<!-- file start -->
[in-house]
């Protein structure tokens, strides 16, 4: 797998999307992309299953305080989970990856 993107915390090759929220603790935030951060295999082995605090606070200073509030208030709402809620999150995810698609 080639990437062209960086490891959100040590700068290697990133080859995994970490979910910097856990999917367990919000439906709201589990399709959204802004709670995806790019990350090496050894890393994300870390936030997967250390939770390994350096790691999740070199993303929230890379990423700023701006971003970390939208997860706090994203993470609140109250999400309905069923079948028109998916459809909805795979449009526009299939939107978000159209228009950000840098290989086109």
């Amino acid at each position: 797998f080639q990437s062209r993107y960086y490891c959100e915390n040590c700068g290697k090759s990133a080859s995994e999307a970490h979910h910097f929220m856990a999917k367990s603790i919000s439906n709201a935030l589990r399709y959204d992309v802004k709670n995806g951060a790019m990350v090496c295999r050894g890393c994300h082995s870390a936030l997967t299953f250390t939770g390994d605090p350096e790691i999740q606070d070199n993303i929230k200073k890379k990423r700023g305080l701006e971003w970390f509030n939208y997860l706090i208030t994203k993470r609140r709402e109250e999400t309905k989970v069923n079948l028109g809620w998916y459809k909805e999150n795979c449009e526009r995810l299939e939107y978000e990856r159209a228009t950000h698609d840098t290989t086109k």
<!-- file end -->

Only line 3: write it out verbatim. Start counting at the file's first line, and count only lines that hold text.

């Amino acid at each position: 797998f080639q990437s062209r993107y960086y490891c959100e915390n040590c700068g290697k090759s990133a080859s995994e999307a970490h979910h910097f929220m856990a999917k367990s603790i919000s439906n709201a935030l589990r399709y959204d992309v802004k709670n995806g951060a790019m990350v090496c295999r050894g890393c994300h082995s870390a936030l997967t299953f250390t939770g390994d605090p350096e790691i999740q606070d070199n993303i929230k200073k890379k990423r700023g305080l701006e971003w970390f509030n939208y997860l706090i208030t994203k993470r609140r709402e109250e999400t309905k989970v069923n079948l028109g809620w998916y459809k909805e999150n795979c449009e526009r995810l299939e939107y978000e990856r159209a228009t950000h698609d840098t290989t086109k």